Mystery IslandFrangipani

Panda 2009 HK Exhibition

Issued : 06.03.2014
Price per Unit (piece): $ 4.65
Ask a question about this product

altGiant pandas were once widespread in eastern and southern China, reaching into northern Vietnam and Myanmar. Today, the range is restricted to around 5,900 sq. km in six separate mountain ranges in western China, on the eastern edge of the Tibetan plateau.

iant Pandas (Ailuropoda melanoleuca) are about 150cm long from nose to rump, with a 10-15cm tail. A large adult panda can weigh about 100-150kg, with males 10% larger and 20% heavier than females. They are generally solitary, each adult having a well-defined home range, within which they move about regularly. Although they are not territorial, females do not tolerate other females.

Giant Pandas have the same digestive system of a carnivore, but they are adapted to a vegetarian diet of bamboo. Bamboo contains very little nutritional value, so pandas must eat 12-38kg every day to meet their energy needs. Broad, flat molar teeth and an enlarged wrist bone that functions as an opposable thumb areĀ  physical attributes that help the Giant Panda to hold, crush and eat bamboo.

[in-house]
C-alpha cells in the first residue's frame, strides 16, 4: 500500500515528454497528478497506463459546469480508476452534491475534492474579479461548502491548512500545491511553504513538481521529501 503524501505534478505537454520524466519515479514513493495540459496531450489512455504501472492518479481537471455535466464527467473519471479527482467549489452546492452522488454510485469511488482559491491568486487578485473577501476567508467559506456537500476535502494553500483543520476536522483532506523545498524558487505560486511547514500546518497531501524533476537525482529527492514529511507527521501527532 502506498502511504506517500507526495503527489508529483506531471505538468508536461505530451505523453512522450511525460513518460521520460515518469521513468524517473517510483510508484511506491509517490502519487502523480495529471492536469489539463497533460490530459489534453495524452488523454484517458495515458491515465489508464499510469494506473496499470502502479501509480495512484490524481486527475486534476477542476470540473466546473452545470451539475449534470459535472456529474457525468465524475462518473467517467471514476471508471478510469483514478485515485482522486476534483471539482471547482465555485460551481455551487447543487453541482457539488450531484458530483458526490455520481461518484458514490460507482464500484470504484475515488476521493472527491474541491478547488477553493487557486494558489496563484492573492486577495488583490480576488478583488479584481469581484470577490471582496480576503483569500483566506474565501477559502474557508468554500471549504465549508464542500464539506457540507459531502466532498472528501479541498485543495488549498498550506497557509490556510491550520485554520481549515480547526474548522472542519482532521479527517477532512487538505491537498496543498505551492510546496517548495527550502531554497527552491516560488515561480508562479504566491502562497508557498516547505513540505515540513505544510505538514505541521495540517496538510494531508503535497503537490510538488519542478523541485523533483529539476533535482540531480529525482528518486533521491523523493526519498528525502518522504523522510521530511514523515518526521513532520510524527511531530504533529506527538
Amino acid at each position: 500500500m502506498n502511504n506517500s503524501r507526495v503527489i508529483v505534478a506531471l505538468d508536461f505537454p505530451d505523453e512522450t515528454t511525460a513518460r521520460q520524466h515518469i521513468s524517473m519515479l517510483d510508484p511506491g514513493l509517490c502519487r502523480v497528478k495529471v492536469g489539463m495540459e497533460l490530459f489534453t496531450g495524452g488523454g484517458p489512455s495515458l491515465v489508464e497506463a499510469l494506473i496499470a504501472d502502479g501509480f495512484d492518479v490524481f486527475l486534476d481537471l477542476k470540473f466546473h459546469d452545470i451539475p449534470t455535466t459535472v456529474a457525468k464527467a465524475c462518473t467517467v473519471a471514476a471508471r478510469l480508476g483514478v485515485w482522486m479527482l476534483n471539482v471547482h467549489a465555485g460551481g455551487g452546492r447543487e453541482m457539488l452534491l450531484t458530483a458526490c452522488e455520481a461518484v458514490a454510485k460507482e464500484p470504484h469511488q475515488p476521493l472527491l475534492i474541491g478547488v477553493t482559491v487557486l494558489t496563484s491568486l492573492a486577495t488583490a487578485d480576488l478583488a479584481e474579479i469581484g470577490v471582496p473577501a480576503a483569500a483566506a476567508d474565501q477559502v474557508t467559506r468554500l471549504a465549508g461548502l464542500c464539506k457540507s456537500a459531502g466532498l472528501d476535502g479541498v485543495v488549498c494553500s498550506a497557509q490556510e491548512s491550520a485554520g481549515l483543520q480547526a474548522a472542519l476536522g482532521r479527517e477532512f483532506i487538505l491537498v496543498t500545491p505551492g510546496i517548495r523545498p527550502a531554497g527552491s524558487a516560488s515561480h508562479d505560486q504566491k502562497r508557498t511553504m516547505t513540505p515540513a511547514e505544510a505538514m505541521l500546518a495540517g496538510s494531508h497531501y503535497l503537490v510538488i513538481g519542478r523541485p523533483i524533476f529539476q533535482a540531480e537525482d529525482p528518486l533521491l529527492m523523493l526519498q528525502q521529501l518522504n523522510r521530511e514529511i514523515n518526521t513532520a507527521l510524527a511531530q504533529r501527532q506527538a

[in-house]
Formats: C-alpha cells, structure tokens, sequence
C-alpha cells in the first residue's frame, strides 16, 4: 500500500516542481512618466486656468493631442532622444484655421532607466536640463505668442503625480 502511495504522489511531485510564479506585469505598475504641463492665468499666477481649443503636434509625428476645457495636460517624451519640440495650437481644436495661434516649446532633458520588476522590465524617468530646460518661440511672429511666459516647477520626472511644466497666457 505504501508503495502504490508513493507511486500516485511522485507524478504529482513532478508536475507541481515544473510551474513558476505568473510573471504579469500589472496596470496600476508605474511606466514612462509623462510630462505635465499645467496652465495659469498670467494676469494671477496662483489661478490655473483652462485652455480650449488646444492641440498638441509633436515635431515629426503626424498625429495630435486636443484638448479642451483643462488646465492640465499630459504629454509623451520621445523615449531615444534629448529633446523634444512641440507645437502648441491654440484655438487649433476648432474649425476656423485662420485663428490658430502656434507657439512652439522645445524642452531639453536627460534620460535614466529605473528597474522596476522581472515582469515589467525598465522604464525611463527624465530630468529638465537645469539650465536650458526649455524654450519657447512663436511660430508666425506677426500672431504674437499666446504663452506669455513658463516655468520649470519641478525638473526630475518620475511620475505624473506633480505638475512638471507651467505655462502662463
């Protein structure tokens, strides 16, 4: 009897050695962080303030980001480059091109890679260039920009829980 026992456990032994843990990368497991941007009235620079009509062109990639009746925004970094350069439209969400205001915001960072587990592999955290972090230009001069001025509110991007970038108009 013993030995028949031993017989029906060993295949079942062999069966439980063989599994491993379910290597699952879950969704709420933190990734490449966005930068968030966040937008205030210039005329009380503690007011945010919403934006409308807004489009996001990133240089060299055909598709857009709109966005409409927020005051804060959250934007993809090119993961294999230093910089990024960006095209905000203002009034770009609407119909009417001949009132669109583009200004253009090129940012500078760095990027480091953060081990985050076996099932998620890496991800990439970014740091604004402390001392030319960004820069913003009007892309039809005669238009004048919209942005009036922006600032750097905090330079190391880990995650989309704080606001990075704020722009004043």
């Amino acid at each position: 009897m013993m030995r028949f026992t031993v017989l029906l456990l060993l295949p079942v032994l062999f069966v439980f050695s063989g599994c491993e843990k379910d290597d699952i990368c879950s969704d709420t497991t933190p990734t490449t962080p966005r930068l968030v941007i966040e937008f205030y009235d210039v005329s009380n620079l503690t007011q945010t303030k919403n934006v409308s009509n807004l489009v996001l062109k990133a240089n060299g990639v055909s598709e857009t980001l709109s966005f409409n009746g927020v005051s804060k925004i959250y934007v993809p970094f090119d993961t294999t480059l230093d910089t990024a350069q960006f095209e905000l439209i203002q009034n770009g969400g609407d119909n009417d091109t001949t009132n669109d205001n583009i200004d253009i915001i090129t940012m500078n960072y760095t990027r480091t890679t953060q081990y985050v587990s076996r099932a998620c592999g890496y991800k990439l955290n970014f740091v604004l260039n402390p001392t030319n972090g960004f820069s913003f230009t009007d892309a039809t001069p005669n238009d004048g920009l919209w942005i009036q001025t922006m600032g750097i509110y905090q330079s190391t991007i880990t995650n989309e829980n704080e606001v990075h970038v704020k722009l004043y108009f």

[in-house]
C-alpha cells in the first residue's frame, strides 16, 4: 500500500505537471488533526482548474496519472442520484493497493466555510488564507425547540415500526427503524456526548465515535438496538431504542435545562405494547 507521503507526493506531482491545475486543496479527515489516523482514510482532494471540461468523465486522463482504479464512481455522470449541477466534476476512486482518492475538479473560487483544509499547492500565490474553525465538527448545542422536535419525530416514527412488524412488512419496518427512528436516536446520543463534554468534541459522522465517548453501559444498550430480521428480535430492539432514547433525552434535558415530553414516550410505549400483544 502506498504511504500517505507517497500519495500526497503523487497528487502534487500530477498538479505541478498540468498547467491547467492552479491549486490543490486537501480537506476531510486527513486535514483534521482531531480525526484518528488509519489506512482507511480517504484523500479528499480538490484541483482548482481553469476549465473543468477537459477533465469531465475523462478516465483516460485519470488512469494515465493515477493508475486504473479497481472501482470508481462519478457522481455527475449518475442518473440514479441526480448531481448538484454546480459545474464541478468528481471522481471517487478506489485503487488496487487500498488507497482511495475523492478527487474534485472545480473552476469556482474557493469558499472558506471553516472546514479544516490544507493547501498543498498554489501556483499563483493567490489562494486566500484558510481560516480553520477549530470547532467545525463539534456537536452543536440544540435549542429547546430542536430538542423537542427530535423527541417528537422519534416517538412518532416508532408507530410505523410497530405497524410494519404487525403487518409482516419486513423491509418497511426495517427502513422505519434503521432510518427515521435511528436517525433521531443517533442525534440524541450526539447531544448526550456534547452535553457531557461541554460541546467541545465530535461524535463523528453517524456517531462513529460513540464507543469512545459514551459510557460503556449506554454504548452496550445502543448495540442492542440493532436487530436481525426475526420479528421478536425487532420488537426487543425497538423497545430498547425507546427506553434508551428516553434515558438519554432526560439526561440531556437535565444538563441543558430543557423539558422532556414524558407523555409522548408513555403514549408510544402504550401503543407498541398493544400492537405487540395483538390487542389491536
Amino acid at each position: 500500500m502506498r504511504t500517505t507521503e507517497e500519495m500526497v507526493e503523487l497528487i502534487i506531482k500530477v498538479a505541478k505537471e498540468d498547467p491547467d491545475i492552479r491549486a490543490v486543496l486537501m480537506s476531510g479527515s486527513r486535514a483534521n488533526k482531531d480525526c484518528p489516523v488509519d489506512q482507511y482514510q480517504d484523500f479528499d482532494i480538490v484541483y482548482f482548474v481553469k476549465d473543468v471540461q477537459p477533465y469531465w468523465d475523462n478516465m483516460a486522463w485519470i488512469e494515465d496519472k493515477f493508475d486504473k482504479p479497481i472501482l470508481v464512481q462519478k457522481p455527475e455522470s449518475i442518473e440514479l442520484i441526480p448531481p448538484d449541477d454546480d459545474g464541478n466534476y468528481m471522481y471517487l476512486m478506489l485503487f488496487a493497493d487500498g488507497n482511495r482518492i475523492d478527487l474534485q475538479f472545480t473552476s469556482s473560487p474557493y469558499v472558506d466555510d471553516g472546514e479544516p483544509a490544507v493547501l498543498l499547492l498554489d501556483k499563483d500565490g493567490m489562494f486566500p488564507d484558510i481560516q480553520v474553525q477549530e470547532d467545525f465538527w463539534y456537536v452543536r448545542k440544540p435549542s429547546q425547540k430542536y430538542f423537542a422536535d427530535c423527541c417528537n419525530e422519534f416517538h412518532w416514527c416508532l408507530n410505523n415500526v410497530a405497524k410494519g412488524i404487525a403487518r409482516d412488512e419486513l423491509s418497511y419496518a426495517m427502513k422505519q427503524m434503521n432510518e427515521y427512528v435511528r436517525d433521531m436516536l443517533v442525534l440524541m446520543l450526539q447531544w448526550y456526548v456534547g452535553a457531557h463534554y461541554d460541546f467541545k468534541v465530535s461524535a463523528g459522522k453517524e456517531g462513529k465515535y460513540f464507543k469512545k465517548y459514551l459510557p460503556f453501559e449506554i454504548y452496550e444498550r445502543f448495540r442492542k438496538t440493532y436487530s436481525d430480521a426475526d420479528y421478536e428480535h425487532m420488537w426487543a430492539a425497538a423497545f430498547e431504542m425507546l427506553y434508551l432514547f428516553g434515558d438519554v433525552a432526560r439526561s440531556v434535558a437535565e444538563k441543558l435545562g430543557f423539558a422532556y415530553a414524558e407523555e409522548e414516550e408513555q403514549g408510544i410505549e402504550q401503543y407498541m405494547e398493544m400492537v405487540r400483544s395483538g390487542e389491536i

altUnlike many other bears the Giant Pandas do not hibernate. They will however, descend to lower elevations during the winter to take shelter in trees and caves. Encounters are rare outside the brief mating season, but Giant Pandas communicate fairly often, mostly through vocalisation and scent marking. Giant pandas reach sexual maturity at around 6 years after which the reproductive rate is about 1 young every 2 years. Pandas normally give birth to single young (twins seem to be born more frequently in captivity, when artificial insemination is used).

A Panda's average life span in the wild is 14-20 years with up to 30 years in captivity. Despite being endangered, a 4-year survey was completed in 2004 and counted 1,600 pandas in the wild, 40% more than were thought to exist, and in areas not previously known.

The Postal Administrations of Vanuatu and the Pitcairn Islands recognise the endangered status of the Giant Panda and have chosen this beautiful animal to represent them at the 23rd Asian International Stamp Exhibition in Hong Kong. The joint stamp issue in the form of a miniature sheet, has a release date of May 14 2009.



Parameters of Product: Stamps
Designer Donna McKenna, Wellington, New Zealand
Printer Southern Colour Print, Christchurch, New Zealand
Process Offset lithography
Stamp Size Two horizontal, 40.0mm x 30.0mm horizontal
Mini Sheet size 135mm x 95mm
Perforation Gauge
Paper Tullis Russell Non Phosphor gummed stamp paper 104gsm
Denominations 150 vatu. Price with Pitcairn stamp is 310 vatu
Period of Sale 14 May 2009 for a period of 2 years
:

YOU ARE HERE Home Past Issues